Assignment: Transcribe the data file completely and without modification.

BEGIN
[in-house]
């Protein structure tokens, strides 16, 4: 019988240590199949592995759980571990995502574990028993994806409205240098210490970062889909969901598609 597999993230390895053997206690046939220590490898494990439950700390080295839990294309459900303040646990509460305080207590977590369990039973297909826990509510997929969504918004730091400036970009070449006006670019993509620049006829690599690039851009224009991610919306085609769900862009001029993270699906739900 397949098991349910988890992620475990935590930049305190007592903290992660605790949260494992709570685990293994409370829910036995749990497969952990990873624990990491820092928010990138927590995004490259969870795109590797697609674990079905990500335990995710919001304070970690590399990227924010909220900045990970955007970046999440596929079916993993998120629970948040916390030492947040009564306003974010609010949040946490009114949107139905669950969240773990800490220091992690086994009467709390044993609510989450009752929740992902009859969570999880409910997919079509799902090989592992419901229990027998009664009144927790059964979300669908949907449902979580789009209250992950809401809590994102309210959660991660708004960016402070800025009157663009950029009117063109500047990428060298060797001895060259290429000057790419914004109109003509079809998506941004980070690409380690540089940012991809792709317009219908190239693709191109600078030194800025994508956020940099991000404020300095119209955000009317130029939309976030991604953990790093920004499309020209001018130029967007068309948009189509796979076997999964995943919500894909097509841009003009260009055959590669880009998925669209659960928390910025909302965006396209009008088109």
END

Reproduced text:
[in-house]
């Protein structure tokens, strides 16, 4: 019988240590199949592995759980571990995502574990028993994806409205240098210490970062889909969901598609 597999993230390895053997206690046939220590490898494990439950700390080295839990294309459900303040646990509460305080207590977590369990039973297909826990509510997929969504918004730091400036970009070449006006670019993509620049006829690599690039851009224009991610919306085609769900862009001029993270699906739900 397949098991349910988890992620475990935590930049305190007592903290992660605790949260494992709570685990293994409370829910036995749990497969952990990873624990990491820092928010990138927590995004490259969870795109590797697609674990079905990500335990995710919001304070970690590399990227924010909220900045990970955007970046999440596929079916993993998120629970948040916390030492947040009564306003974010609010949040946490009114949107139905669950969240773990800490220091992690086994009467709390044993609510989450009752929740992902009859969570999880409910997919079509799902090989592992419901229990027998009664009144927790059964979300669908949907449902979580789009209250992950809401809590994102309210959660991660708004960016402070800025009157663009950029009117063109500047990428060298060797001895060259290429000057790419914004109109003509079809998506941004980070690409380690540089940012991809792709317009219908190239693709191109600078030194800025994508956020940099991000404020300095119209955000009317130029939309976030991604953990790093920004499309020209001018130029967007068309948009189509796979076997999964995943919500894909097509841009003009260009055959590669880009998925669209659960928390910025909302965006396209009008088109």